At Skagen, the northernmost tip of Denmark, you can walk out onto The Branch, a sand spit where the waters of the Kattegat and Skagerrak seas meet. Nearby you can walk on Råbjerg Mile, one of Europe's largest moving sand dunes, over 40 metres high.
Enjoy stunning views along Jammer Bay (Jammerbugten) in North Jutland, from its impressive highpoints, Bulbjerg and Ruberg Knot. Here, you’ll see one of the few places in Denmark where birds nest directly in the cliff face. Climb the highest point, Ruberg Knot, on high shifting sands, as high as the local lighthouse.
This small island in the Limfjord is packed full of fascinating geological formations and diverse landscapes. Wander amongst exposed rock formations from ancient seabeds, with visible fish, insect, reptile and plant fossils.
Rold Forest is Denmark's second largest, covering and area of 80 km2. Here you can hike through ancient pine trees and beech trees and the creepy Toll Forest area with gnarled and crooked tree forms.
Small Vildmose is the largest raised bog in Western Europe and Denmark's only one. A great place to walk and enjoy unique flora, thanks to the frequently replenished water and nutrients captured and held here.
The southern part of Djursland is one of the most rugged and varied landscapes in Denmark. Here, you can hike across heathland, woodland, marshes, pastures and meadows and encounter many different wild animals and plants along the way. This is a designated national park.
Mid Jutland offers you the largest forests in Denmark, dotted with lakes and moors. The country’s largest river, Gudenåen, connects many of the lakes in the area and gives you a great network of shoreline and forested walking and cycling routes.
The unspoilt farming, orchard and moorlands of Skovbjerg Hill Island make for a wonderful walking area. Head out and see typical Danish countryside on one of the many marked walking trails, which also take you across rugged dunes.
The Wadden Sea national park has more than 30 islands and is one of the world's most important habitats for waterfowl. Here you can witness the phenomenal Black Sun, created when tens of thousands of starlings fly together in amazing dark patterns on the sky.
The small island of Anholt, located in the Kattegat Sea, has a landscape often described as a desert. You can take a ferry trip out to the island and walk amongst the vast dunes and long beaches. The island also has one of the largest and most important seal sanctuaries in Europe.
A popular area for yachtsmen, the many islands within the archipelago are diverse and offer their own unique experiences but all are peaceful. Wander round their cosy villages and quaint harbours. You can reach the islands from Jutland and Funen by small ferry boats.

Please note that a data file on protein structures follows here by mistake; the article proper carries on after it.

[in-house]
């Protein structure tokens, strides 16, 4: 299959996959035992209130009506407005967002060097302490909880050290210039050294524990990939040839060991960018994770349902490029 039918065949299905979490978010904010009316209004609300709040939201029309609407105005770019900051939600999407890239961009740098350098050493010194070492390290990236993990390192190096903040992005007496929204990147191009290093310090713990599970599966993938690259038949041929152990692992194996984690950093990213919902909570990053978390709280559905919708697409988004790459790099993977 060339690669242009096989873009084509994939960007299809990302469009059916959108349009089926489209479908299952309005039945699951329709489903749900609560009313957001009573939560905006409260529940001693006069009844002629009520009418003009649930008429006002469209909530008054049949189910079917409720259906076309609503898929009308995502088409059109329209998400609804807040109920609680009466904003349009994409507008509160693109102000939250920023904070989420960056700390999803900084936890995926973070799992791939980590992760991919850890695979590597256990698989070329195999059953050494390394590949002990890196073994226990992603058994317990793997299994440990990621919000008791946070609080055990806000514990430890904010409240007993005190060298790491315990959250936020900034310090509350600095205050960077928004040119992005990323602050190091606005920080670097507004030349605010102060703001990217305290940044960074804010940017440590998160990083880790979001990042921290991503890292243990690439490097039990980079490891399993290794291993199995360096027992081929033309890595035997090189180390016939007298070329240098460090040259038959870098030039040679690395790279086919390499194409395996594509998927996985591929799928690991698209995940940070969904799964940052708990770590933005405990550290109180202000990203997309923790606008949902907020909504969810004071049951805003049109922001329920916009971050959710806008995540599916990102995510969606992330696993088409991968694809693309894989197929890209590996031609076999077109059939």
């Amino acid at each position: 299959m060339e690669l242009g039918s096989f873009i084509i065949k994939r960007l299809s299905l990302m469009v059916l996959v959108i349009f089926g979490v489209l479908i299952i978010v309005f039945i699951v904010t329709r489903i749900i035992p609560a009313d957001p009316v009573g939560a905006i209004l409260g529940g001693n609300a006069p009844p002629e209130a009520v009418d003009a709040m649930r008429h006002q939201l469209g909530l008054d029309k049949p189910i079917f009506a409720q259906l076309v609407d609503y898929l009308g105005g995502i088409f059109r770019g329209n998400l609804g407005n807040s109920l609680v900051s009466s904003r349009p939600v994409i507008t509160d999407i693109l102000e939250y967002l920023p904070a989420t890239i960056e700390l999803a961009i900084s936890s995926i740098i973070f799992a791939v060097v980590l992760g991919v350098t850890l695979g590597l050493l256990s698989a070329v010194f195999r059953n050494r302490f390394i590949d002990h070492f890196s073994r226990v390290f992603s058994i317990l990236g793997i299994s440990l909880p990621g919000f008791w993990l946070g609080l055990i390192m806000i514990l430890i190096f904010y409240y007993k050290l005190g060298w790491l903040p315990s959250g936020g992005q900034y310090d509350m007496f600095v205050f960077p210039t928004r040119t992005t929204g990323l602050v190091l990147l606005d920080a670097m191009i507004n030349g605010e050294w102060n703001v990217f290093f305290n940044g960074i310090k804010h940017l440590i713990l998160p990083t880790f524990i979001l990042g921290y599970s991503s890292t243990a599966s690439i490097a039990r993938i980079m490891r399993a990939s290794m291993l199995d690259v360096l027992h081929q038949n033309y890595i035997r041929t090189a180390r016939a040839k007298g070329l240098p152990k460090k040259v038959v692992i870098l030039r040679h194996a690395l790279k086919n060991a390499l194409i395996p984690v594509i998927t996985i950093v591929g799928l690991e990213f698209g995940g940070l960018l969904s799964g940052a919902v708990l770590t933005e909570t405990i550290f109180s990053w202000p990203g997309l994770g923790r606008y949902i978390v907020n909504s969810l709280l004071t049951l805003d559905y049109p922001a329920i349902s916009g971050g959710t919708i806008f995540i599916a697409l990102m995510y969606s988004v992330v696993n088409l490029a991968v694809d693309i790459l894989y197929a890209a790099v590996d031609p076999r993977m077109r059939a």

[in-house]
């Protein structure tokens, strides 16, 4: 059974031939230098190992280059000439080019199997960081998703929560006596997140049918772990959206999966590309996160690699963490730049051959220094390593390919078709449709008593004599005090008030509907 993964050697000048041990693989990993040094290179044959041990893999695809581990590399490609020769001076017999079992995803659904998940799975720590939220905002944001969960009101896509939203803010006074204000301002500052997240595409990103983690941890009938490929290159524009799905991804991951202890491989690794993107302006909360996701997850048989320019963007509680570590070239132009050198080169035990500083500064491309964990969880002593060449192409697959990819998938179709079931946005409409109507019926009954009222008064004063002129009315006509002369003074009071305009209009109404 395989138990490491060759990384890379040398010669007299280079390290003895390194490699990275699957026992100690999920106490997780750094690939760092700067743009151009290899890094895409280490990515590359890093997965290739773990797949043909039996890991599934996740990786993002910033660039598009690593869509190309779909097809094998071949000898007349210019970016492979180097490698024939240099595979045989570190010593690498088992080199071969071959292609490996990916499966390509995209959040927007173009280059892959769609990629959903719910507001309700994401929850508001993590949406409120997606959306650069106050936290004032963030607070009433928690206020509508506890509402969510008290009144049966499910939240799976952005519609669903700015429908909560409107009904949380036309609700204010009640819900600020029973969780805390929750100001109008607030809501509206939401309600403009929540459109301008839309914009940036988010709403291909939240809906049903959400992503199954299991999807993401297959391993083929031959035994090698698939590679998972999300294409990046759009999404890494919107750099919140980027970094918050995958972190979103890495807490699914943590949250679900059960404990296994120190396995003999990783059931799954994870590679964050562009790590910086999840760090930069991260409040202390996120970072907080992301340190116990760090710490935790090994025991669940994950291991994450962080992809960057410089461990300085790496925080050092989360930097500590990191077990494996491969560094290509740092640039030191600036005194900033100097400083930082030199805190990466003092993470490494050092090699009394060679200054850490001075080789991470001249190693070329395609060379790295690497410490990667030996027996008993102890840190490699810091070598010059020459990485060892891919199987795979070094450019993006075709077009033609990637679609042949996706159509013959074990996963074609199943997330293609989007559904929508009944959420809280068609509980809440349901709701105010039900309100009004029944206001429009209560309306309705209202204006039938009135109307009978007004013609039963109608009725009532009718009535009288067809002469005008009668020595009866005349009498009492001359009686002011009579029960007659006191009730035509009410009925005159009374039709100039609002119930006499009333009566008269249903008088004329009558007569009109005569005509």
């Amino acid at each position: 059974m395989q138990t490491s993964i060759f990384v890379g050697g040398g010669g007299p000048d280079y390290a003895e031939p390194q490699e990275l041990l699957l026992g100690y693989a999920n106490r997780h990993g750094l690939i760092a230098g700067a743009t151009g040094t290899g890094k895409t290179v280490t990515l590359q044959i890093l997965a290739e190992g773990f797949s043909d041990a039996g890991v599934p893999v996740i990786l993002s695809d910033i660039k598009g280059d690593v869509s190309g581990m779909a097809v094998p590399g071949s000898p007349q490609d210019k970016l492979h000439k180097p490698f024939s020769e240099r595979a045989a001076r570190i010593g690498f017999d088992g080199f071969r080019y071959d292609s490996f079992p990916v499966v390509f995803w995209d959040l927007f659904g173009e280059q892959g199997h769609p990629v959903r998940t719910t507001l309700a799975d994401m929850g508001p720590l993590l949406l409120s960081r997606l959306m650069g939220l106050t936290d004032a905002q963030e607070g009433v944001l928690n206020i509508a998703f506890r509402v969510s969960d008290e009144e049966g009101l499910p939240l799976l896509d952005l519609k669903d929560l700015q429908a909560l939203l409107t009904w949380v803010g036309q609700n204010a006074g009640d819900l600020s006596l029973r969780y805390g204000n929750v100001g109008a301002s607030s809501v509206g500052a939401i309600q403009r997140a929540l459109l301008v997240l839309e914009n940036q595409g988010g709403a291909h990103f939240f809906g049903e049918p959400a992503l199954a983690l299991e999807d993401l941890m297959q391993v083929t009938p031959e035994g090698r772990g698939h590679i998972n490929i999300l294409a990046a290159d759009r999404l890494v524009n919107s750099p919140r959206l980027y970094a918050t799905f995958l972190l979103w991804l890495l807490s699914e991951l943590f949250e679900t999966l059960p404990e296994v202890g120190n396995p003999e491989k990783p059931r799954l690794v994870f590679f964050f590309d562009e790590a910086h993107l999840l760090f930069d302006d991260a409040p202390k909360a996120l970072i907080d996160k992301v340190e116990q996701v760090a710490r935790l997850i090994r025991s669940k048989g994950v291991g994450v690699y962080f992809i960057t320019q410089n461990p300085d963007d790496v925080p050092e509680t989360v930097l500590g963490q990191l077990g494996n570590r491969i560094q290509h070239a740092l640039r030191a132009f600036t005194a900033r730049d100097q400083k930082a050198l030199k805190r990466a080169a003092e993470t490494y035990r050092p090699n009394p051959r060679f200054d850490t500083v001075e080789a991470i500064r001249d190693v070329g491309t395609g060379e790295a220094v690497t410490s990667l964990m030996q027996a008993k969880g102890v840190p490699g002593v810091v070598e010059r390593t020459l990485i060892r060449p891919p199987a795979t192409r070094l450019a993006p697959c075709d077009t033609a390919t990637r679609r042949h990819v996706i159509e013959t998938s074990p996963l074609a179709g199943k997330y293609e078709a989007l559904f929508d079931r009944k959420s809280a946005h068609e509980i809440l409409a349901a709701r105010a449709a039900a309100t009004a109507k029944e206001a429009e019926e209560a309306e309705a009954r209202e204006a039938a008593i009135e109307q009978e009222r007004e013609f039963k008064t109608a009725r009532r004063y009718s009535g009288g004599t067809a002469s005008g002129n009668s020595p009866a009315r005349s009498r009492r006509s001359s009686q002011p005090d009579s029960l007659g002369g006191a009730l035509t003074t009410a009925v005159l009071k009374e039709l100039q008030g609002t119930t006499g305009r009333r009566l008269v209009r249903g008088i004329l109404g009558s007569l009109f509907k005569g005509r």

The Svanninge Hills, just northeast of Faaborg, are epitomized by winding roads, hedgerows and charming half-timbered houses. From the hills, you have stunning views to the south west and across the South Funen Archipelago.
The Hindsholm peninsula is dotted with inlets and islands, such as Romsø. The area was shaped by the last glaciation and is connected to the mainland via a thin land strip. Take in views from Funen’s Head (Fynshoved) which separates the Great Belt from the Kattegat Sea.
Sealand's westernmost point, Røsnæs, is an open, hilly landscape with beautiful views over the sea. At different spots along its cliffs, you can see wind-shaped shrubs such as blackthorn and rose bushes. These wild thickets are particularly beautiful around Vindekilde-Grimsdal.
Jægersborg Deer Park, 15 km north of Copenhagen, is one of the most visited natural sites in Denmark. Here you can get up close to around 2,000 deer, that are untroubled by human presence. The park also contains the world’s oldest amusement park, Bakken.
The landscape around the Tystrup-Bavelse lakes offers you hilly farmland and large forests to hike around. Two large glaciers met here 15,000 years ago and created a melt-water river, now a picturesque valley through which the Suså River runs.
This archipelago area is dotted with diverse islands, such as Fejø, Lolland and Falster. Experience accessible beaches, great for families and swimming, and walk amongst the rolling dunes and island landscapes.
Mons Klint is one of the most famous places in Denmark. Here is the only place in the country where you can experience high chalk cliffs and the unique flora and fauna associated with them. You’ll meet many rare plants on walks in the area and can hunt for fossils on the beaches below the cliffs.
Bornholm and the Ertholmene Islands are the only places in Denmark where you can clamber over and see exposed granite formations. The Hammer, in the north of Bornholm, is a steep granite crag rising out of the Baltic. There are also great walks on the north of the island that take you through rift valleys and large lakes.
This small archipelago is located north east of Bornholm in the Baltic Sea. These rocky outcrops have unique bird and plant life. Here, you’ll feel the bracing influence of the wind and sea that have shaped these exposed islands. You can reach the islands by ferry from Bornholm.
Venture out and holiday in Denmark's most beautiful and varied landscapes
Wish you were here? With over 4,000 miles of coastline and the fact that you are never more than 30 miles from the sea, Denmark is full of options for a day at the beach. Check out our guide to some of the best beaches in Denmark.
You don’t have far to go to find yourself in rich and varied countryside in Denmark. Whether you are looking for peace and tranquillity or an exhilarating outdoor adventure, Denmark is the place to find it.